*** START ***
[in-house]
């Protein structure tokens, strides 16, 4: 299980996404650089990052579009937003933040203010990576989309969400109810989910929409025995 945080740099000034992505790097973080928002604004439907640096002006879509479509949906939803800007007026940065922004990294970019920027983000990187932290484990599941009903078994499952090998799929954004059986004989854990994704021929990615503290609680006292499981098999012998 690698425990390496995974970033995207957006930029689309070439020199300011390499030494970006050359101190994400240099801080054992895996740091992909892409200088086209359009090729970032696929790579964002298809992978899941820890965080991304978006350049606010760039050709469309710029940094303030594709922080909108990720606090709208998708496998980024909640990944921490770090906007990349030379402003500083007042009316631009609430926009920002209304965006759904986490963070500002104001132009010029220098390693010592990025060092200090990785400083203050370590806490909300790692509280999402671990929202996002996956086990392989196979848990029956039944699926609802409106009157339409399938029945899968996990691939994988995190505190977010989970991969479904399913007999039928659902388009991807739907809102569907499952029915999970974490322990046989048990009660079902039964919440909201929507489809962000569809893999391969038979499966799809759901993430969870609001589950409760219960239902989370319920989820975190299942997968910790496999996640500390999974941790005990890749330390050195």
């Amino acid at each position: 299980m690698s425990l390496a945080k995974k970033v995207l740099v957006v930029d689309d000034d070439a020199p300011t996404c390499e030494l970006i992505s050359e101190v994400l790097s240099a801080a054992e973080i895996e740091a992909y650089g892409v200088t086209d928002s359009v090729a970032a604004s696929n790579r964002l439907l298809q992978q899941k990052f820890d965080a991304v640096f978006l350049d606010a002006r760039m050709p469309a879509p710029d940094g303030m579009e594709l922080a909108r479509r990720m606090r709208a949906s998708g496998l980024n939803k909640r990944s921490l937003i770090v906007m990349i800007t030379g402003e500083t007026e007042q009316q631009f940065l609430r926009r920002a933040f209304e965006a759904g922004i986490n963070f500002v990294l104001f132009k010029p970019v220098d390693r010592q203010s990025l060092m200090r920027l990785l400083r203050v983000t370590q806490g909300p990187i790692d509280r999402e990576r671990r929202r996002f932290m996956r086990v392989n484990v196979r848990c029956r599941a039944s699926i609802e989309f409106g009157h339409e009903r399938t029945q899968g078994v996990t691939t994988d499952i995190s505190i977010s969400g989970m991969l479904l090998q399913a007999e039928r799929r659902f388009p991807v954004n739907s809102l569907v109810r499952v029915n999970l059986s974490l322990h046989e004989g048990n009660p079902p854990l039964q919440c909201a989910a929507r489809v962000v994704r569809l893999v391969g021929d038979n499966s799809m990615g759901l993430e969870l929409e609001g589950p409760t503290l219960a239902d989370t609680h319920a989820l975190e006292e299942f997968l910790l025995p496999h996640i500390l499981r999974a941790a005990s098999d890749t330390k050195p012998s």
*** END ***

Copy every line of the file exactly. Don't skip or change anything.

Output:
[in-house]
């Protein structure tokens, strides 16, 4: 299980996404650089990052579009937003933040203010990576989309969400109810989910929409025995 945080740099000034992505790097973080928002604004439907640096002006879509479509949906939803800007007026940065922004990294970019920027983000990187932290484990599941009903078994499952090998799929954004059986004989854990994704021929990615503290609680006292499981098999012998 690698425990390496995974970033995207957006930029689309070439020199300011390499030494970006050359101190994400240099801080054992895996740091992909892409200088086209359009090729970032696929790579964002298809992978899941820890965080991304978006350049606010760039050709469309710029940094303030594709922080909108990720606090709208998708496998980024909640990944921490770090906007990349030379402003500083007042009316631009609430926009920002209304965006759904986490963070500002104001132009010029220098390693010592990025060092200090990785400083203050370590806490909300790692509280999402671990929202996002996956086990392989196979848990029956039944699926609802409106009157339409399938029945899968996990691939994988995190505190977010989970991969479904399913007999039928659902388009991807739907809102569907499952029915999970974490322990046989048990009660079902039964919440909201929507489809962000569809893999391969038979499966799809759901993430969870609001589950409760219960239902989370319920989820975190299942997968910790496999996640500390999974941790005990890749330390050195």
């Amino acid at each position: 299980m690698s425990l390496a945080k995974k970033v995207l740099v957006v930029d689309d000034d070439a020199p300011t996404c390499e030494l970006i992505s050359e101190v994400l790097s240099a801080a054992e973080i895996e740091a992909y650089g892409v200088t086209d928002s359009v090729a970032a604004s696929n790579r964002l439907l298809q992978q899941k990052f820890d965080a991304v640096f978006l350049d606010a002006r760039m050709p469309a879509p710029d940094g303030m579009e594709l922080a909108r479509r990720m606090r709208a949906s998708g496998l980024n939803k909640r990944s921490l937003i770090v906007m990349i800007t030379g402003e500083t007026e007042q009316q631009f940065l609430r926009r920002a933040f209304e965006a759904g922004i986490n963070f500002v990294l104001f132009k010029p970019v220098d390693r010592q203010s990025l060092m200090r920027l990785l400083r203050v983000t370590q806490g909300p990187i790692d509280r999402e990576r671990r929202r996002f932290m996956r086990v392989n484990v196979r848990c029956r599941a039944s699926i609802e989309f409106g009157h339409e009903r399938t029945q899968g078994v996990t691939t994988d499952i995190s505190i977010s969400g989970m991969l479904l090998q399913a007999e039928r799929r659902f388009p991807v954004n739907s809102l569907v109810r499952v029915n999970l059986s974490l322990h046989e004989g048990n009660p079902p854990l039964q919440c909201a989910a929507r489809v962000v994704r569809l893999v391969g021929d038979n499966s799809m990615g759901l993430e969870l929409e609001g589950p409760t503290l219960a239902d989370t609680h319920a989820l975190e006292e299942f997968l910790l025995p496999h996640i500390l499981r999974a941790a005990s098999d890749t330390k050195p012998s």